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How to Recognize Investment Service Models

IFG BlogThe average investor can often have a difficult time understanding just how different investment professionals operate and who they’re really dealing with.

There are three basic service model environments where investment professionals can be found; but, what can make these environments even more difficult to understand is that it’s possible for two to be combined… or one can be masqueraded to look like something else entirely!   When you add to all that the alphabet soup of credentials and designations – some excellent and most meaningless – it’s no wonder the average investor has trouble figuring it all out.

While it would be impossible to address everything without writing a book, here’s an admittedly cursory overview of the three environments.  All have their selling points and negatives – and none is intrinsically better than the other –  but, since I’ve worked in all three, maybe I can help shed a little light on this and make them a little easier to understand.

1.      The Captive Registered Representative

This is how many, including yours truly, began their careers; and, in fact, many never leave!  The captive RR is someone you may know as a stockbroker, although the broker-dealer is actually the employer firm and the person you’re thinking of is a Registered Representative of the broker-dealer firm.   These firms can be the well-known large ‘wire houses’ with widely-recognized names or they can be smaller regional or even local firms.  In all captives, the RR is an employee of the firm and it is the firm that must sign ‘selling agreements’ with outside product providers if the RRs are going to offer anything other than in-house product.

I began my career in such a firm that provided all the services and infrastructure.  The job of an RR was is to generate revenue for the firm.  The hierarchy looked something like this:

What you may not know:  In the old days, these large firms made most of their money from their own packaged in-house proprietary product, including mutual funds, unit investment trusts (UITs), and other offerings.  I don’t know how true that is today – my guess is it’s probably much less so than in those days.   The reason I think this is because the wirehouse industry’s margins have been declining steadily over the years, indicating fewer proprietary product sales and evidenced by (1) a greater number of mergers that never seem to end, and (2) the fact that broker payouts – the percentage they pay their RRs on generated revenues – have been declining.  Brokers throughout the industry are having a tougher time ‘keeping their desks’ as margins have put pressure on RRs to increase revenue production.  This may be a reason why some, if not all, within that community are resisting the adoption of a fiduciary standard.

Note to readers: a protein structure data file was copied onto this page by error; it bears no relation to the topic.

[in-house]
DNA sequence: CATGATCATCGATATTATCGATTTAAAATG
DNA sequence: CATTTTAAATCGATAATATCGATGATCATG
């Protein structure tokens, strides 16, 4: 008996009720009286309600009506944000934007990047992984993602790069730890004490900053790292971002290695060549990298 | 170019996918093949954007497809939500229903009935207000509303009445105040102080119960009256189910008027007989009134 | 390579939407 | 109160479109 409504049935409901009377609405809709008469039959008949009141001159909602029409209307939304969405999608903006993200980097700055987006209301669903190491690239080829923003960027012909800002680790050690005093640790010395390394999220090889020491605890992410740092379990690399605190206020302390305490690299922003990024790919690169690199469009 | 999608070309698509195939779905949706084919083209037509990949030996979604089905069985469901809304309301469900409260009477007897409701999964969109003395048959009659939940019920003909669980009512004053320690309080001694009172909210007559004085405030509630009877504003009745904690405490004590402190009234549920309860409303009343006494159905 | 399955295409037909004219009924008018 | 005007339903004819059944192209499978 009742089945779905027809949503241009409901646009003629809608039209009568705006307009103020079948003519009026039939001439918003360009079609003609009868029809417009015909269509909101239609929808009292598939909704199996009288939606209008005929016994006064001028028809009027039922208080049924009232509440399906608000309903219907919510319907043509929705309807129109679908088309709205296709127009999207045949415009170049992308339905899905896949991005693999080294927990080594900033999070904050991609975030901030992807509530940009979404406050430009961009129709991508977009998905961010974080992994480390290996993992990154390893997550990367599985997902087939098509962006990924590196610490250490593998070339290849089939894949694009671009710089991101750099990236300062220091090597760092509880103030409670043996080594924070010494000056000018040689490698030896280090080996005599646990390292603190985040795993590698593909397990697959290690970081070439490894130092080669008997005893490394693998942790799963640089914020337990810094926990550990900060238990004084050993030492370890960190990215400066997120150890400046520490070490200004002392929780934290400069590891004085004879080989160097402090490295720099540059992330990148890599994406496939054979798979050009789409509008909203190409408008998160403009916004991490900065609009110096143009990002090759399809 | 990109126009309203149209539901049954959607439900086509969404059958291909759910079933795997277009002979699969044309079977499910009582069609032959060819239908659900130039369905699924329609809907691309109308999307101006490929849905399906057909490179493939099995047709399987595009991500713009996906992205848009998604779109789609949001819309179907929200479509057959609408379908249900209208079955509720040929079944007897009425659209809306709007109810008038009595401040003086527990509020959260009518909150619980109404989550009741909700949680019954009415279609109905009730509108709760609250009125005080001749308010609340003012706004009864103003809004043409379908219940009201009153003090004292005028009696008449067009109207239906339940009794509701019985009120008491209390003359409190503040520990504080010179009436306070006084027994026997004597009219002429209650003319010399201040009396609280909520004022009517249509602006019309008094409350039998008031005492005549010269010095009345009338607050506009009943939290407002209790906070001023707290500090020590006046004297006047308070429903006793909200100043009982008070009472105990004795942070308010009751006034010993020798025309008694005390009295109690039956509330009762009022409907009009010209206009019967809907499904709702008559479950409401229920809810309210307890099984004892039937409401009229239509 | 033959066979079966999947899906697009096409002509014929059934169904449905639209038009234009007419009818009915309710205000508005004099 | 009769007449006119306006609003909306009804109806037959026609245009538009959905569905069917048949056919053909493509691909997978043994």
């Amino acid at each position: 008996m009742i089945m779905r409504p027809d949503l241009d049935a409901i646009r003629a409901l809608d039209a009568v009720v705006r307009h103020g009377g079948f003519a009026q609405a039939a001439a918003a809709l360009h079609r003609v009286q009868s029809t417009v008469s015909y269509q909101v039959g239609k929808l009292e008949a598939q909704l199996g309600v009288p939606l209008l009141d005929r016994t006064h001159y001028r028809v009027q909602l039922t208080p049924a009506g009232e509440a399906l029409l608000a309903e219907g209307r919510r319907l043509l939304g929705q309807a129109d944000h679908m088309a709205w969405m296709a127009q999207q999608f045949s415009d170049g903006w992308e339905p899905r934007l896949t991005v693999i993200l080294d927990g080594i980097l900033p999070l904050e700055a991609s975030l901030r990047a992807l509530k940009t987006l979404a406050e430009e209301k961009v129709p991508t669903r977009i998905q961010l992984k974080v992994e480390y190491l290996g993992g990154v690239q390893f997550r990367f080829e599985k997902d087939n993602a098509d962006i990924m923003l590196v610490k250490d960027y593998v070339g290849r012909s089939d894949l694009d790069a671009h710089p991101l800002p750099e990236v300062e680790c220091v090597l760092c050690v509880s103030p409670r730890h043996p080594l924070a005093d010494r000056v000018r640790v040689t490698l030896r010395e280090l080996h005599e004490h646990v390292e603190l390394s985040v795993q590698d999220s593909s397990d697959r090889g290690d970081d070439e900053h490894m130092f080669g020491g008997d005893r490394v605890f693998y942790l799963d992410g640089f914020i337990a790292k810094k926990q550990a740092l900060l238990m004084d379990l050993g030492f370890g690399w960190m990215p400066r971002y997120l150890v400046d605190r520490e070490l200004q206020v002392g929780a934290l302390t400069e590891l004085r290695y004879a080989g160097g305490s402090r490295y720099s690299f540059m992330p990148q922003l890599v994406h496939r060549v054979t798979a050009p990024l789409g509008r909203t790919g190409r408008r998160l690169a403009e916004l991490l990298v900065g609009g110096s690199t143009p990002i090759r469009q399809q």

As I said, some RRs never leave the large wirehouses, for a variety of reasons, including the large in-house back-office infrastructure support, etc.   And, let’s face it, some may not be cut-out for self-employment.  For those who are, they often take the next step.

2.     The Independent Registered Representative

Some RRs who don’t want to remain ‘captive’ often want to set-out on their own and open up a private practice.  When a RR makes the decision to ‘break free’, they have to pay their own bills.  In my early days, that meant getting office space, phones connected, office furniture, supplies, and paying for my own insurance and a thousand and one other things; but, I could now select my own broker-dealer (BD) to function as my back-office and process all the paperwork through the various providers, etc.   

There are hundreds of BDs available to the independent RRs and they come in all shapes and sizes with different attributes.   Since my need was primarily for back-office processing, I wanted one that had (1) prompt and quality personal service, and (2) good relationships with quality custodians and other service providers.  Today, almost all can probably fit that bill.   While the RR is not an employee of the BD, the BD must still have Selling Agreements with product providers before the RR can access them for his/her clients.

One of the things about independence that independent RRs like is that the hierarchy can be flipped, which, to my mind, creates more of a ‘client first’ environment.